Tuesday, April 10, 2012

Jobs unfilled at a time of high unemployment

 We are told that a great number of jobs are going unfilled while many Americans claim they have been looking for employment and will do almost anything for work. So what gives? How do we reconcile these strange reports? This is my take on this phenomena, it could be called a "tale of two cultures." It could be that the crux of the employment problem, is cultural in nature and based on unrealistic expectations created over several decades by our growing government centered economy and its generous payouts to those inclined not to work.

As a employer I was surprised several months ago that I could not find qualified help during a small construction job that lasted two months.Yes, I could have hired a company to do various parts of the work, but I would of lost much of the control over the many decisions that had to be made as the project progressed and took form. Workers that had lost jobs paying far more often proved slow, sloppy, or allowed personal problems to keep them from showing up for work. I have several thoughts that formed during this experience.

I'm reminded of a story I heard years ago about a man who sat down in front of a empty fireplace and said "warm me and then I will put wood upon you", but life doe not work that way, and either does the job market. Many people forget it is not just the hourly wage we must look at,  but the hidden cost of hiring must be factored in, such as wasted time, risk, insurance, and more taxes. After a worker takes a job, and has proved their skills, reliability, and that they are indeed an asset and not a liability, only then are they be entitled to more rewards.

Big box stores, fast food franchises, and hotels often pay minimum wage, while other small businesses are asked to be more generous. The difference in wages is often because many small businesses need more from an employee. The fact is when people work in an environment where they must show more then minimum responsibility, and make even minor decisions, the mistakes and errors they make can be very expensive, making the cost of the worker far more then he or she is worth. Fact is many of those looking for work prove more trouble than they are worth when on the job.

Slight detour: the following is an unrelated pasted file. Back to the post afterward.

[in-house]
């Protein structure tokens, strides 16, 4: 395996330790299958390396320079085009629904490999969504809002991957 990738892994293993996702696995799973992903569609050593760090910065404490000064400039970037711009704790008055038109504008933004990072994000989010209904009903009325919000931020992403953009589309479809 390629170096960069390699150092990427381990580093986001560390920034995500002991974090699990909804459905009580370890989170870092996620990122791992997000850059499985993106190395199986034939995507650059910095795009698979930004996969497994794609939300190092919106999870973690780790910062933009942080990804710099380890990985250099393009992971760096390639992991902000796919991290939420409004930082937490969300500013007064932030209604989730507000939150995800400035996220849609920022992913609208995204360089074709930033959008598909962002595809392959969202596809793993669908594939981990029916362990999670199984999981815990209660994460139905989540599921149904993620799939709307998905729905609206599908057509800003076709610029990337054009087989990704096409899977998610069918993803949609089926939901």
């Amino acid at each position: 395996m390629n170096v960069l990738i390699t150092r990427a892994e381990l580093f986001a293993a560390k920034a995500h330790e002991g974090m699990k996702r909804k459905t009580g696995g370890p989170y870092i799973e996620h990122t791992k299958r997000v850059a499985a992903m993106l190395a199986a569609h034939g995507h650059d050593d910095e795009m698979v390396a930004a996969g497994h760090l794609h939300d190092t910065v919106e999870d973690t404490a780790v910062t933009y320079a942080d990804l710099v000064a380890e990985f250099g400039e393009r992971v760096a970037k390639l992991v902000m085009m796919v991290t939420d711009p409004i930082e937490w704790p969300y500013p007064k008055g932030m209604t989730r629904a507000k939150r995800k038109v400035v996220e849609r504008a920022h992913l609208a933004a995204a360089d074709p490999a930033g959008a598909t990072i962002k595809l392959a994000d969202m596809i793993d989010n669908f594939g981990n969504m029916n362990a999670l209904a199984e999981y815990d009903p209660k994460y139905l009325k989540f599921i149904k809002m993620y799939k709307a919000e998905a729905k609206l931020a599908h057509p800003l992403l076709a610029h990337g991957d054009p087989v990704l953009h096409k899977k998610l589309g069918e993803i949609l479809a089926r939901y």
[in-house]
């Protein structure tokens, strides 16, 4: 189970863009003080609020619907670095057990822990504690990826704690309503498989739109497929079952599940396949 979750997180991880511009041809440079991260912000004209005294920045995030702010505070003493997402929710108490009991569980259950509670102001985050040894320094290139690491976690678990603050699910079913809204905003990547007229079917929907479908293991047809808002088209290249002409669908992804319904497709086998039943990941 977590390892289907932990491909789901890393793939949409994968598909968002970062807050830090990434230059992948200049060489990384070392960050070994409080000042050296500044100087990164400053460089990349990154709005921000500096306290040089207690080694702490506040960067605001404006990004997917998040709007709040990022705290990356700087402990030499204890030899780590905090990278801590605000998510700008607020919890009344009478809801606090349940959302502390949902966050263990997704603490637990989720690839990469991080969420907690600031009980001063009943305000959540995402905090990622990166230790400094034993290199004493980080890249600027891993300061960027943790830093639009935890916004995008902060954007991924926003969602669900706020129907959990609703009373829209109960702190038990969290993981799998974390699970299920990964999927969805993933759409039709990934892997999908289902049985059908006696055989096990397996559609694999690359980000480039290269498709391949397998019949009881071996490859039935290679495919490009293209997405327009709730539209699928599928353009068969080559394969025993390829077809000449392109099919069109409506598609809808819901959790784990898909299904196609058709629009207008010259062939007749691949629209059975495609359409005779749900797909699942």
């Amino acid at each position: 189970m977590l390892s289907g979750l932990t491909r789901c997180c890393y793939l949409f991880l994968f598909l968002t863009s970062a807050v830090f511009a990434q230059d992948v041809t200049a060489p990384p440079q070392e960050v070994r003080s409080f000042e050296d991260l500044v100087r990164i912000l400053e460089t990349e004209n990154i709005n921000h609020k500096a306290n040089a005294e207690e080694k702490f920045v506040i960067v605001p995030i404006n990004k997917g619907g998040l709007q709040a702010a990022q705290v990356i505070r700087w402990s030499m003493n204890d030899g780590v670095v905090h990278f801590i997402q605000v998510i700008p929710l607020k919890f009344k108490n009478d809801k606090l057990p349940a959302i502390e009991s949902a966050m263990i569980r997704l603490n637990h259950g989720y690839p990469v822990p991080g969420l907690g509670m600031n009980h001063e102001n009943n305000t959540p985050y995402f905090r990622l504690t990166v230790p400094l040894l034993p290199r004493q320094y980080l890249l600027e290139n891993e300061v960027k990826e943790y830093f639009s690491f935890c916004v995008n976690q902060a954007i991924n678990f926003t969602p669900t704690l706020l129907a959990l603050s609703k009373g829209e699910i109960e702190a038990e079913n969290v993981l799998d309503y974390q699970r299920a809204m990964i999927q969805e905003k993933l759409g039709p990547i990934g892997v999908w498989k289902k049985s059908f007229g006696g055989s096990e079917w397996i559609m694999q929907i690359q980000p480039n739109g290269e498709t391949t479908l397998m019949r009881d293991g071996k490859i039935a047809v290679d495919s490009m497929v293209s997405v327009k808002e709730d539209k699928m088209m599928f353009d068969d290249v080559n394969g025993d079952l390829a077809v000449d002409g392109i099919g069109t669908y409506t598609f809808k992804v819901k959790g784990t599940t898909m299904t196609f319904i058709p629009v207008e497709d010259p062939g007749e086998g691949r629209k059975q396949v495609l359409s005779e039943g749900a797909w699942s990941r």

Another strong negative is that in a small business the owner or manager has to deal with the employee directly, this ties up their valuable time. Large companies often have departments or discipline channels that serve in the role of  "babysitter." Most employees generally do not recognize the cost of their working with constant cell phone interruptions, repeatedly plugging up a toilet, stopping to buy cigarettes, or the habit of always rushing off to use the restroom while a truck full of paid workers wait to leave for a job. In a society where many people have a problem managing their own life it is unreasonable to expect them to be a productive worker.

In the end I suspect the employers will win out and lower wages will become the norm for the coming decade, the alternative is people will just continue not to work. Like many employers I have become skeptical, I have been told many times by job seekers of their outstanding skills to later be disappointed. It is easier to brag and talk a good game then actually produce results. Bottom line is that till this discrepancy is resolved do not be surprised if many businesses chooses to pass on more hiring. Yes many people will do anything for a job, but it seems, they won't do that! By that I mean put down their cell phones or pick up after themselves.

Footnote; A big reason people choose not to work is the option to live on the dole as outlined in the post below,


No comments:

Post a Comment